If you see a sobriety checkpoint up ahead, you may want to avoid it for any number of reasons. However, it may seem like something you have to go through due to the way it’s set up.
But do you actually need to go through a sobriety checkpoint when you see one? Or is it legal for you to avoid them?
How officers handle sobriety checkpoints
LifeSafer discusses avoiding sobriety checkpoints. Essentially, you do not have a legal obligation to go through these checkpoints when you see them.
Similarly, officers also have legal obligations when they set up these checkpoints. For one, they often have to give a warning in advance that a sobriety checkpoint is up ahead. Many also have to provide alternative routes for those who want to avoid it.
Legally avoiding them
However, it is important to avoid the checkpoint in a legal way in order to avoid getting pulled over. After all, officers monitoring the checkpoint will often keep an eye out for people turning around and attempting to avoid it. They may regard you with suspicions about your reasons for leaving.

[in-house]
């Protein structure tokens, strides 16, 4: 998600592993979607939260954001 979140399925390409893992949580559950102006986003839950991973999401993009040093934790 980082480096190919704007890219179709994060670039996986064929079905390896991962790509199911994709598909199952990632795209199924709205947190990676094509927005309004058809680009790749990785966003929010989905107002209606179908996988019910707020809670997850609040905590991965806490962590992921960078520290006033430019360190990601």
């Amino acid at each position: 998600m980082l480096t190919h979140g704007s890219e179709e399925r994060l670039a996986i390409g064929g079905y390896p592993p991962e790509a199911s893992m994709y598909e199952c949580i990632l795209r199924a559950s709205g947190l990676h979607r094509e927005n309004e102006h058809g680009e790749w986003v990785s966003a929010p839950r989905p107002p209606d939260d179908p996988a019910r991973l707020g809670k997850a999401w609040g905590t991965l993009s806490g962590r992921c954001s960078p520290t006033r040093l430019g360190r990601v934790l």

Thus, always make sure not to take illegal turns or U-turns. Do not cross double lines or solid lines. Do not cut off any other drivers or drive in a reckless way, which includes speeding.
You should also keep an eye out for anything unrelated to breaking the laws of the road which could still get you pulled over, like having a broken tail light or expired plate stickers. Officers can and may still pull you over for these infractions as a way to get you off the road so they can potentially engage in field sobriety testing.